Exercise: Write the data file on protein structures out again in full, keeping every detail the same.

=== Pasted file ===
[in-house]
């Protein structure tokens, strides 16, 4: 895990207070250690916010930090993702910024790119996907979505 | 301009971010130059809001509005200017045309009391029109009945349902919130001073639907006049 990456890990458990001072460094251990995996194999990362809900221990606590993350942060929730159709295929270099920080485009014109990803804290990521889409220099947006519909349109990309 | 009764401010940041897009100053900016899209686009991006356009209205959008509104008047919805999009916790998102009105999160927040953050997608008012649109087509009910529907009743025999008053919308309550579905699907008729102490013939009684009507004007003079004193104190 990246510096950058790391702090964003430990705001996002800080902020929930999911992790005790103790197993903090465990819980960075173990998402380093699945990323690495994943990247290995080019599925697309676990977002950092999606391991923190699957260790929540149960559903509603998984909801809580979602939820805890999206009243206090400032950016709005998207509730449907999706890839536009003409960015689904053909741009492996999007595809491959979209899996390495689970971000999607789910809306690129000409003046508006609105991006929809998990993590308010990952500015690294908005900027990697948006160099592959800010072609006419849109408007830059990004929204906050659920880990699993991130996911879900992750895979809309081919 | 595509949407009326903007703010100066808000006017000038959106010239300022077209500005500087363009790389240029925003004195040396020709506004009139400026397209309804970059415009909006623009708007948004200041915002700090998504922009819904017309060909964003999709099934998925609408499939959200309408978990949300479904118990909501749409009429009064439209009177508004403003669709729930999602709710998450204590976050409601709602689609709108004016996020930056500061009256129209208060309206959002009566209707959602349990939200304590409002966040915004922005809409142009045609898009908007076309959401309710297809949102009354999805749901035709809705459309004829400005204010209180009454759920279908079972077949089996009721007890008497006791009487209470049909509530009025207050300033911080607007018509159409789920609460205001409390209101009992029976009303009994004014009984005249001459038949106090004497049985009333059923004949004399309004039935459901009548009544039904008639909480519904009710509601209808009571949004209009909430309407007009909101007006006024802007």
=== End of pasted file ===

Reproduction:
[in-house]
């Protein structure tokens, strides 16, 4: 895990207070250690916010930090993702910024790119996907979505 | 301009971010130059809001509005200017045309009391029109009945349902919130001073639907006049 990456890990458990001072460094251990995996194999990362809900221990606590993350942060929730159709295929270099920080485009014109990803804290990521889409220099947006519909349109990309 | 009764401010940041897009100053900016899209686009991006356009209205959008509104008047919805999009916790998102009105999160927040953050997608008012649109087509009910529907009743025999008053919308309550579905699907008729102490013939009684009507004007003079004193104190 990246510096950058790391702090964003430990705001996002800080902020929930999911992790005790103790197993903090465990819980960075173990998402380093699945990323690495994943990247290995080019599925697309676990977002950092999606391991923190699957260790929540149960559903509603998984909801809580979602939820805890999206009243206090400032950016709005998207509730449907999706890839536009003409960015689904053909741009492996999007595809491959979209899996390495689970971000999607789910809306690129000409003046508006609105991006929809998990993590308010990952500015690294908005900027990697948006160099592959800010072609006419849109408007830059990004929204906050659920880990699993991130996911879900992750895979809309081919 | 595509949407009326903007703010100066808000006017000038959106010239300022077209500005500087363009790389240029925003004195040396020709506004009139400026397209309804970059415009909006623009708007948004200041915002700090998504922009819904017309060909964003999709099934998925609408499939959200309408978990949300479904118990909501749409009429009064439209009177508004403003669709729930999602709710998450204590976050409601709602689609709108004016996020930056500061009256129209208060309206959002009566209707959602349990939200304590409002966040915004922005809409142009045609898009908007076309959401309710297809949102009354999805749901035709809705459309004829400005204010209180009454759920279908079972077949089996009721007890008497006791009487209470049909509530009025207050300033911080607007018509159409789920609460205001409390209101009992029976009303009994004014009984005249001459038949106090004497049985009333059923004949004399309004039935459901009548009544039904008639909480519904009710509601209808009571949004209009909430309407007009909101007006006024802007």